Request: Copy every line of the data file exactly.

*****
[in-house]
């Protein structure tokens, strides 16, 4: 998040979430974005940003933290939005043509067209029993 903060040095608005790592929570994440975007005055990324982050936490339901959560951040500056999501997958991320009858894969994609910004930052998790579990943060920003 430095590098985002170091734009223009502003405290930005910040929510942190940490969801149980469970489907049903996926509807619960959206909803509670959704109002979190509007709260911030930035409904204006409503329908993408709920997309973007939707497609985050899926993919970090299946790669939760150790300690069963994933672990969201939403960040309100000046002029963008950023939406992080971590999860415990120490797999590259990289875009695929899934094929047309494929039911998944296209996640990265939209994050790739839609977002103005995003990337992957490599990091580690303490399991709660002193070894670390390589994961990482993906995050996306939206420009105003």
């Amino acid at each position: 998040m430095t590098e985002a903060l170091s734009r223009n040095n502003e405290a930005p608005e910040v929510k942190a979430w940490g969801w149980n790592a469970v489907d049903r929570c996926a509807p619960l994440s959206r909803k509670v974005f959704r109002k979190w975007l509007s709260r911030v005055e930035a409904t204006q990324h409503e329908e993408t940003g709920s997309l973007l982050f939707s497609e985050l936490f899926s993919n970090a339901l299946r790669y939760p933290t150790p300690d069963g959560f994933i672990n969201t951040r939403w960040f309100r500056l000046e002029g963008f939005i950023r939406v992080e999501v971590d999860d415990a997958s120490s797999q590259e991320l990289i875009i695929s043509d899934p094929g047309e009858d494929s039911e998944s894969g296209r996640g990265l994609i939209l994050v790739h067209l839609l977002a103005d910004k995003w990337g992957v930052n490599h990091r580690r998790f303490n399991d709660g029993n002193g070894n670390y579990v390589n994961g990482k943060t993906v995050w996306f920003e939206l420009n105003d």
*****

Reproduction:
[in-house]
């Protein structure tokens, strides 16, 4: 998040979430974005940003933290939005043509067209029993 903060040095608005790592929570994440975007005055990324982050936490339901959560951040500056999501997958991320009858894969994609910004930052998790579990943060920003 430095590098985002170091734009223009502003405290930005910040929510942190940490969801149980469970489907049903996926509807619960959206909803509670959704109002979190509007709260911030930035409904204006409503329908993408709920997309973007939707497609985050899926993919970090299946790669939760150790300690069963994933672990969201939403960040309100000046002029963008950023939406992080971590999860415990120490797999590259990289875009695929899934094929047309494929039911998944296209996640990265939209994050790739839609977002103005995003990337992957490599990091580690303490399991709660002193070894670390390589994961990482993906995050996306939206420009105003």
């Amino acid at each position: 998040m430095t590098e985002a903060l170091s734009r223009n040095n502003e405290a930005p608005e910040v929510k942190a979430w940490g969801w149980n790592a469970v489907d049903r929570c996926a509807p619960l994440s959206r909803k509670v974005f959704r109002k979190w975007l509007s709260r911030v005055e930035a409904t204006q990324h409503e329908e993408t940003g709920s997309l973007l982050f939707s497609e985050l936490f899926s993919n970090a339901l299946r790669y939760p933290t150790p300690d069963g959560f994933i672990n969201t951040r939403w960040f309100r500056l000046e002029g963008f939005i950023r939406v992080e999501v971590d999860d415990a997958s120490s797999q590259e991320l990289i875009i695929s043509d899934p094929g047309e009858d494929s039911e998944s894969g296209r996640g990265l994609i939209l994050v790739h067209l839609l977002a103005d910004k995003w990337g992957v930052n490599h990091r580690r998790f303490n399991d709660g029993n002193g070894n670390y579990v390589n994961g990482k943060t993906v995050w996306f920003e939206l420009n105003d």